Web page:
New EU high court ruling may end all data transfers to U.S.

October 7, 2015

EU CybersecurityYesterday, the Court of Justice of the European Union (CJEU), Europe’s highest court, invalidated the 15-year-old Safe Harbour agreement that allowed the free exchange of electronic data between the U.S. and EU.

This ruling is actually a really big deal, in spite of the fact that it’s been underreported by major news media outlets: the Safe Harbour, which ensured that data transferred to the U.S. from the EU was treated the same as data transfers kept within the EU, was the primary legal mechanism relied upon by thousands of European and American companies to easily move data between the two regions.

And now that mechanism is gone.  But from how tech giants like Facebook and Microsoft, who, according to The New York Times, have downplayed the impact of the ruling, saying “side agreements with the European Union should allow the companies to continue moving data across borders,” you wouldn’t think that the ruling was that big of a deal.

However, none of these agreements may be safe: the Times also cited Brian Hengesbaugh, a privacy lawyer “who helped to negotiate the original safe harbor agreement,” who stated that “[t]he ruling is so sweepingly broad that any mechanism used to transfer data from Europe could be under threat.”

What makes the ruling so “sweepingly broad?”  Because it essentially found that data transfers to the U.S. about EU citizens could not be guaranteed “an adequate level of protection.”   Why is the CJEU making this finding 15 years into the Safe Harbour’s existence?  The reason pertains to the revelations made by Edward Snowden in 2013, which, in part, exposed practices by the National Security Agency, among other federal agencies, in which personal information is collected from private companies such as Facebook and Google.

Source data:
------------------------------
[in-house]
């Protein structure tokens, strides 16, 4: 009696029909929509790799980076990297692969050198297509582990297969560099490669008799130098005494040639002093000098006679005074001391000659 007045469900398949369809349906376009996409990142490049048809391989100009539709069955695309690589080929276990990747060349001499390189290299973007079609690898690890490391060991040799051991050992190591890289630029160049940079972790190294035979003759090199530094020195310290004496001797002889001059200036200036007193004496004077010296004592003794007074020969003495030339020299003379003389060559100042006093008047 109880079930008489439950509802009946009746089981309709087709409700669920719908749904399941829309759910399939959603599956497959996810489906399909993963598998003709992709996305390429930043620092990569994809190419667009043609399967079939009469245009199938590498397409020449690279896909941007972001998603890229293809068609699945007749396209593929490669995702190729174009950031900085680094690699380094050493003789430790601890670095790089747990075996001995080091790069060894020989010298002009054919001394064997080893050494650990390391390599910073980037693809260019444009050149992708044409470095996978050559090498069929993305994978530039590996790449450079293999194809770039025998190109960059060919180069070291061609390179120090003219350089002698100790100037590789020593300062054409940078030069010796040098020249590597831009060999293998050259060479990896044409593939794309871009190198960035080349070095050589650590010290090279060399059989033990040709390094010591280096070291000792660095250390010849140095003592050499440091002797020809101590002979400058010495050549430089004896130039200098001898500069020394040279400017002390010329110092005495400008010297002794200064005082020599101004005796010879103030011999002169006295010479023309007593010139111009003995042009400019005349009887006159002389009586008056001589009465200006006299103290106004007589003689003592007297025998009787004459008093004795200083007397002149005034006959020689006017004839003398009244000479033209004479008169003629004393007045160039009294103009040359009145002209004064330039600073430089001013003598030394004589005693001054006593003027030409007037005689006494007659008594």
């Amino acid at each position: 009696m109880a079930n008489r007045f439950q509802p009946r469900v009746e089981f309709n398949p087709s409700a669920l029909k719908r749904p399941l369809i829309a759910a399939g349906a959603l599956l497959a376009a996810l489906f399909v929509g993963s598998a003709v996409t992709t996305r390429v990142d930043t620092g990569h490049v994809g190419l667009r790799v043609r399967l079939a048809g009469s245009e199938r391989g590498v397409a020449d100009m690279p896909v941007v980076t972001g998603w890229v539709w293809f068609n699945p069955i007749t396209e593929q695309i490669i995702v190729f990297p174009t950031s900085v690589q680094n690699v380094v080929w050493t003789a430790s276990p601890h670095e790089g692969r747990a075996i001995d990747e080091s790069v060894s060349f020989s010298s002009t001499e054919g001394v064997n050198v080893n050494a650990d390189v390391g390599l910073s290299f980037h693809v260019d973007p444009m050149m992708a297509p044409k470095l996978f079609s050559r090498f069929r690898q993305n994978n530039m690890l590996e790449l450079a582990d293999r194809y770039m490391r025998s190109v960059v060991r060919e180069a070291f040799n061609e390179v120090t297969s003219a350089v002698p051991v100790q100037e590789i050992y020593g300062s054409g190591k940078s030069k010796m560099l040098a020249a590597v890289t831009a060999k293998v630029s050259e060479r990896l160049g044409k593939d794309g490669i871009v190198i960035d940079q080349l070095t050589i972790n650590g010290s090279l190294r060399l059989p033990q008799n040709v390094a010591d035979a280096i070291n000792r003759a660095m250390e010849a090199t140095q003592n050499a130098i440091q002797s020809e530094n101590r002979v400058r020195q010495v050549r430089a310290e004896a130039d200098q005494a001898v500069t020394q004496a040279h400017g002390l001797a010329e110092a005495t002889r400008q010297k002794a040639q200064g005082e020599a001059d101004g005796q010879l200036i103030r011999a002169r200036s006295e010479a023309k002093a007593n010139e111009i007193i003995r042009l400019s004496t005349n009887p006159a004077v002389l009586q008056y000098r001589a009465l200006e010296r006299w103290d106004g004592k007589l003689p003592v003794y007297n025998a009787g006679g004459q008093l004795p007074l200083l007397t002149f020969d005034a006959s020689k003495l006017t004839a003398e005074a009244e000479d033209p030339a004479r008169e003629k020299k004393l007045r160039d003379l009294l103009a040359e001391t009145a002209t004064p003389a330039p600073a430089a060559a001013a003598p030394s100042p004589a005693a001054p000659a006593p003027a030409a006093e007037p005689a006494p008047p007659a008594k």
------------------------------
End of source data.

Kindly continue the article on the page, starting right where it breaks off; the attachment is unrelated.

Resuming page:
A bit of background: the EU has far stronger individual privacy protections than the U.S.  In fact, the EU Charter of Fundamental Rights, the closest U.S. analogue of which are the Bill of Rights and later constitutional amendments, contains a specific provision that dictates “[e]veryone has the right to the protection of personal data concerning him or her.”  It is largely because of this provision that the CJEU found the Safe Harbour agreement to be invalid: because U.S. companies couldn’t actually guarantee that information collected from EU users would be beyond the reach of the U.S. government.

Here’s the final punchline on why the ruling is so broad: because the CJEU could have taken any number of other remedial steps short of throwing out the agreement to address the concerns with U.S. government spying.  But it didn’t, and the fact that the CJEU is willing to go this far explains why “any mechanism used to transfer data from Europe could be under threat.”  The Safe Harbour agreement was the biggest one, and it seems that it may only be a matter of time until any of the aforementioned “side agreements” are similarly disposed of.

So what will be the result?  Unless the U.S. can guarantee actual privacy protection for EU data transferred here (which seems highly unlikely given the NSA’s influence), we’re likely to be seeing companies being forced to segregate U.S. data from EU data, which may have a significant economic impact on these companies.

Of course, the EU could negotiate another Safe Harbour agreement with the U.S., but considering the breadth of this recent ruling, it would have to be worded very carefully to survive a legal challenge.

If the data segregation turns out to be the end result of this ruling, it remains to be seen whether U.S. companies can put enough pressure on the government to effect stronger privacy regulations such that data may be exchanged freely once again between the U.S. and the EU.